Iran must be held accountable for cyberattacks
Iran’s expansionist policies have attracted significant attention from some media outlets, politicians and scholars. The regime’s military adventurism in the region has been mainly carried out by the senior cadre of the Islamic Revolutionary Guard Corps (IRGC), its elite branch the Quds Force and Tehran’s proxies, militias and terrors groups across the Middle East.
However, Iran’s cyberwarfare program and its direct and indirect implications on global security and other national interests have received less media and scholarly attention.
The cyberwarfare program, initiated in 2012, is run by the Supreme Council of Cyberspace, which was formed by an order from Iran’s Supreme Leader, Ali Khamenei. The council, which devises and forms policies regarding cyber activities, has become an indispensable pillar of the IRGC and Iran’s foreign policies.
The latest developments reveal that the Islamic Republic’s cyber capacity has considerably advanced since the council’s establishment. In fact, Iran is the fourth-largest “cyber power” in the world, according to an IRGC official. Even major Israeli think tanks have acknowledged the Islamic Republic as a major player. For example, the Institute for National Security Studies stated: “The IRGC clearly makes the country one of the best and most advanced nations when it comes to cyberwarfare. In a case of escalation between Iran and the West, Iran will likely aim to launch a cyberattack against critical infrastructures in the US and its allies, including energy infrastructure, financial institutions, transportation systems, and others.”
But, instead of employing such advances to lead technological breakthroughs and improve the lives of its citizens, the regime has been exploiting the program to launch cyberattacks and carry out cyberespionage in an attempt to inflict damage on other countries’ financial, security and political infrastructures.
Last week, two people based in Iran were accused of being behind a series of cyberattacks in the US, which included crippling the city of Atlanta’s government by targeting its hospitals, schools, state agencies and other institutions. Data from these major institutions was held hostage in exchange for ransom payments. According to Brian Benczkowski, the head of the criminal division of the Justice Department, the individuals “deliberately engaged in an extreme form of 21st-century digital blackmail, attacking and extorting vulnerable victims like hospitals and schools — victims they knew would be willing and able to pay.”
It is important to point out that Iran will more than likely attempt to export its cyberwarfare capabilities to its proxies, militia groups and allies.
Dr. Majid Rafizadeh
The Iranian regime has previously been found responsible for carrying out cyberattacks against the US and other nations. For example, US banking systems were attacked at an unprecedented level and the online banking sites of institutions such as Bank of America, JPMorgan Chase, Wells Fargo and Citigroup were impacted. US officials stated that the level of sophistication involved pointed to the Iranian government.
Recently, the Justice Department also indicted seven Iranian citizens for distributed denial of service attacks against 46 companies mainly in the banking and financial sector. In addition, US intelligence pointed out that the Islamic Republic was behind the “Shamoon” virus, which targeted the computers of Saudi Arabia’s Aramco oil corporation.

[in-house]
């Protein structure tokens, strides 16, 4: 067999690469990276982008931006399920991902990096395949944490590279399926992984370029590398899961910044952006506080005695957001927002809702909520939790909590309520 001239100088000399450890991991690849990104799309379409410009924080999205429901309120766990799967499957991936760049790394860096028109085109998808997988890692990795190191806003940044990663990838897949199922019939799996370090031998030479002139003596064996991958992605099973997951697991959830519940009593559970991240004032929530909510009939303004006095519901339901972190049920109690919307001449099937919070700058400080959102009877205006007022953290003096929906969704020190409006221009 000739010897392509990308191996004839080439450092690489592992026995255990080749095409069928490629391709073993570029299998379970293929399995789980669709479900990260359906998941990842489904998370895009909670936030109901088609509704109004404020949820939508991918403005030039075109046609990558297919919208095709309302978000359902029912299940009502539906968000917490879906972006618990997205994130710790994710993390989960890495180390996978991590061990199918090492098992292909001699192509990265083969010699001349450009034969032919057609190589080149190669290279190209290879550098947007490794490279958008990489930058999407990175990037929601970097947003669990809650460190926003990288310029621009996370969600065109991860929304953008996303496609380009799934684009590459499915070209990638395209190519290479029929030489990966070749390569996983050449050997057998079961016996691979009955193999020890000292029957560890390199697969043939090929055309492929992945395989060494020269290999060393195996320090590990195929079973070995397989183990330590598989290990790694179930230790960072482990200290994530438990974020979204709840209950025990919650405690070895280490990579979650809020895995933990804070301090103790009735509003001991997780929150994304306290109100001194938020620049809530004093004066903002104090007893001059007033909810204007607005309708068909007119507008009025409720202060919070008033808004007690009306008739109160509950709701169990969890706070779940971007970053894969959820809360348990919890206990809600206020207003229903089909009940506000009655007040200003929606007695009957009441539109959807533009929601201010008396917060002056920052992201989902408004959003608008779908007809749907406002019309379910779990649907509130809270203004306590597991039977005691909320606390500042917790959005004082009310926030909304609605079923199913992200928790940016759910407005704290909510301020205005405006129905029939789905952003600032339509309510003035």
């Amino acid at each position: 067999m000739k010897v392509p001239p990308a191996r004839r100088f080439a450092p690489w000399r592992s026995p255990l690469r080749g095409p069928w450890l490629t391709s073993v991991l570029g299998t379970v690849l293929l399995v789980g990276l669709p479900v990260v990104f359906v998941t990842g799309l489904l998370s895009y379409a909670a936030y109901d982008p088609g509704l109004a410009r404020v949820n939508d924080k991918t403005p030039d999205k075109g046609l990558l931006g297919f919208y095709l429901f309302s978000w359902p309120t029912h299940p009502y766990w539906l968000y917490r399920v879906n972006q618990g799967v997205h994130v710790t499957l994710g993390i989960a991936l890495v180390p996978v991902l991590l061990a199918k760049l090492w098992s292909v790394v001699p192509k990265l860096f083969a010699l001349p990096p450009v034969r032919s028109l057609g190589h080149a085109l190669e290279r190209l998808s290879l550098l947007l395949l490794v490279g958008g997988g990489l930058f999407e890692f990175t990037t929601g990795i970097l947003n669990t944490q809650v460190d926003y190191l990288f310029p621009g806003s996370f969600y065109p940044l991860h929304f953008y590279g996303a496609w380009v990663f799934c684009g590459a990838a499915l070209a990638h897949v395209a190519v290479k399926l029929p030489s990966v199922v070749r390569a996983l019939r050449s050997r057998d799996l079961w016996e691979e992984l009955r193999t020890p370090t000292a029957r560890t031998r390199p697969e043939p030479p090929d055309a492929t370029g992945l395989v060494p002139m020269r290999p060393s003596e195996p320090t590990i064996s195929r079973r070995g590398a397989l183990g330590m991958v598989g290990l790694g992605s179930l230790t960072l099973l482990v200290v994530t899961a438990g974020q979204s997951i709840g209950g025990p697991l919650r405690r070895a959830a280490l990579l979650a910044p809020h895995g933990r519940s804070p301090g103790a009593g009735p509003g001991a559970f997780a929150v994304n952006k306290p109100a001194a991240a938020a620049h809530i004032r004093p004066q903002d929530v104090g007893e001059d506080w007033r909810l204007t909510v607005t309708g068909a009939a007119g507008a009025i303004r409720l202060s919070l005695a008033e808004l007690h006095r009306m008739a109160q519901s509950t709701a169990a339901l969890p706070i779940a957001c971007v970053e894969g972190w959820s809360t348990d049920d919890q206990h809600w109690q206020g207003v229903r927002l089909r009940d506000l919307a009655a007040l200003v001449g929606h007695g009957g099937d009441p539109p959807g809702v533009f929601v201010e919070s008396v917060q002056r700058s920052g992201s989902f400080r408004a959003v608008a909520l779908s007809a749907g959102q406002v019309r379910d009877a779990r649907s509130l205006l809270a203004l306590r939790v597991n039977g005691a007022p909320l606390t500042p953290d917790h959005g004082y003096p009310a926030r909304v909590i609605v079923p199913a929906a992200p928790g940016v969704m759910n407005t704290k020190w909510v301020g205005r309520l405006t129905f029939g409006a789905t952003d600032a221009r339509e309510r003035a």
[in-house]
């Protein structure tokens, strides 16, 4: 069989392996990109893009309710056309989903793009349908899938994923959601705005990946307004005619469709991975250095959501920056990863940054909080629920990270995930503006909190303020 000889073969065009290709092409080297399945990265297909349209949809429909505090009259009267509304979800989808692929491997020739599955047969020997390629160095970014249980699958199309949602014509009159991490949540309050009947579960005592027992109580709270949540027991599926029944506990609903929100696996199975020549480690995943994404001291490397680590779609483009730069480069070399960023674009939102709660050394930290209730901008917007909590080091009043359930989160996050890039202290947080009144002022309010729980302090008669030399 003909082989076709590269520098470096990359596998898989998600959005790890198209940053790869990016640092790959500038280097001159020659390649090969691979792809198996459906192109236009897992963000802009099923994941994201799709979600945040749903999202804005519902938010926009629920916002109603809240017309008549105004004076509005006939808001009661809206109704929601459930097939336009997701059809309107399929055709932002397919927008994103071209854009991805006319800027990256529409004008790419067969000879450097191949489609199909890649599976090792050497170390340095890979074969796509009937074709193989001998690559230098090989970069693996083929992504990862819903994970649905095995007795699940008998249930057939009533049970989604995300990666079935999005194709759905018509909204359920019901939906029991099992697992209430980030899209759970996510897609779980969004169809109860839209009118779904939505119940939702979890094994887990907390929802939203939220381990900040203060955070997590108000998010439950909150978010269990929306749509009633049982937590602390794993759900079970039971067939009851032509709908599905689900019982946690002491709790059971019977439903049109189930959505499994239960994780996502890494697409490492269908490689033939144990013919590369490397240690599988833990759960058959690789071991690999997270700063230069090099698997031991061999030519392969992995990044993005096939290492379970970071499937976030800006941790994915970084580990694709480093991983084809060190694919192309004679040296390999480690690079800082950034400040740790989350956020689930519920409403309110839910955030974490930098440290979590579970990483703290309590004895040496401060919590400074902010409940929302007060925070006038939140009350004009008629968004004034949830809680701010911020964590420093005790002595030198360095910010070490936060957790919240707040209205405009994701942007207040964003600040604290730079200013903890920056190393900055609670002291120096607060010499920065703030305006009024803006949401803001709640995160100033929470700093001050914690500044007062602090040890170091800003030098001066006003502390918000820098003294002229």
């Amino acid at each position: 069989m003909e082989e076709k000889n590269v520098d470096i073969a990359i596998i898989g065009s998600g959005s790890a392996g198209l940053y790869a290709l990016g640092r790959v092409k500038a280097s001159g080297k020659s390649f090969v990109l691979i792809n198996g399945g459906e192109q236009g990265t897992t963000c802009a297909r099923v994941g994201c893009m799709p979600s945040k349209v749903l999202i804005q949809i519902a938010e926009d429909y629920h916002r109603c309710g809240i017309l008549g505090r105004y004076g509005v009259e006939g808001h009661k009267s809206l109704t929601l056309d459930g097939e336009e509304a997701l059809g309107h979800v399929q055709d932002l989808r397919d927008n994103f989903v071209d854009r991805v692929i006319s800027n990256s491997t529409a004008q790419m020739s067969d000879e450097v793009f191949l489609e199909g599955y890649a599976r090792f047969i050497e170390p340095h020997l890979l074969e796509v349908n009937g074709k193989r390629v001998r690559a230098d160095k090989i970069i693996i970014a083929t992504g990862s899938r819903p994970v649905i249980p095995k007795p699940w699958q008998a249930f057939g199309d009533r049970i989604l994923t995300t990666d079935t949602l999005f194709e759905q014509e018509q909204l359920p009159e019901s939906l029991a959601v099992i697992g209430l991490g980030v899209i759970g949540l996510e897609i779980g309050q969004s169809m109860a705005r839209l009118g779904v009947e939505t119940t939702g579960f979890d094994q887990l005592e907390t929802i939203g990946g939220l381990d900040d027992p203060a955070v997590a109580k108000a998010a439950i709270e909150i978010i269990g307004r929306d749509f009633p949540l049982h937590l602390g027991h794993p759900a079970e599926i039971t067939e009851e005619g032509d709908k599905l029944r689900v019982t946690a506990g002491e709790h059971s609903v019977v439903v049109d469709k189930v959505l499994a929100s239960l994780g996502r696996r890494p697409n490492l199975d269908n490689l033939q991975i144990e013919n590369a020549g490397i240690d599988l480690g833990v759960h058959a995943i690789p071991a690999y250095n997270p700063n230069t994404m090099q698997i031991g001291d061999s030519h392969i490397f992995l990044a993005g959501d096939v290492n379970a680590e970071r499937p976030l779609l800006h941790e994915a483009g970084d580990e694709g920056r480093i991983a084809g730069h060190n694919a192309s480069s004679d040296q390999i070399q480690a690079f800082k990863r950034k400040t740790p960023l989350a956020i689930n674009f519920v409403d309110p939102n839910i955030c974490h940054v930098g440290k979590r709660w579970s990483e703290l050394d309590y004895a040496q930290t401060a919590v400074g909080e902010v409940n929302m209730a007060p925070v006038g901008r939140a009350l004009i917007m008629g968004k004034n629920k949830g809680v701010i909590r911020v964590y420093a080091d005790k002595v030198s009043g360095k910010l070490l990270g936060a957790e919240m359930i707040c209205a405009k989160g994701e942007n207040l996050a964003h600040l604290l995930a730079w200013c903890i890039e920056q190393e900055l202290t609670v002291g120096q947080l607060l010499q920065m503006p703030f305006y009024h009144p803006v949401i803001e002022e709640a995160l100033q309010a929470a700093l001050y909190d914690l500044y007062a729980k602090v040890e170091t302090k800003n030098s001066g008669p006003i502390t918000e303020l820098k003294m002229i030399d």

Iranian leaders are cognizant of the fact that carrying out cyberattacks is less costly than getting engaged in direct military confrontations with its rivals. In addition, the regime’s military capabilities are mostly inferior to those of its “enemies.” As Abdollah Araqi, IRGC deputy commander of ground forces, pointed out, according to the Iranian Students’ News Agency: “We have armed ourselves with new tools because a cyber war is more dangerous than a physical war.”
As a result, from the perspective of the Iranian leaders, the alternative to a physical war is a virtual one that either provides the benefit of anonymity or makes it extremely difficult to hold them accountable. As US Director of National Intelligence Dan Coats indicated last year: “Tehran continues to leverage cyberespionage, propaganda and attacks to support its security priorities, influence events and foreign perceptions, and counter threats — including against US allies in the region. Iran has also used its cyber capabilities directly against the US.”
It is also important to point out that Iran will more than likely attempt to export its cyberwarfare capabilities to its proxies, militia groups and allies. This could have severe repercussions on other nations’ national security interests and financial infrastructures.
Finally, Iran’s cyberwarfare program has become a matter of national security for the regime as it helps the ruling mullahs in achieving their foreign policy objectives and regional hegemonic ambitions. The Islamic Republic’s cyberwarfare capabilities are advancing at a pace that needs to be addressed by regional and global powers. The regime has shown that it will not hesitate to attack rival countries through cyber platforms and inflict significant damage on ordinary people, as well as governmental, private and public institutions.
It is incumbent on the international community to act swiftly and hold the Iranian regime accountable for its cyberattacks against other governments and their citizens.
- Dr. Majid Rafizadeh is a Harvard-educated Iranian-American political scientist. He is a leading expert on Iran and US foreign policy, a businessman and president of the International American Council. Twitter: @Dr_Rafizadeh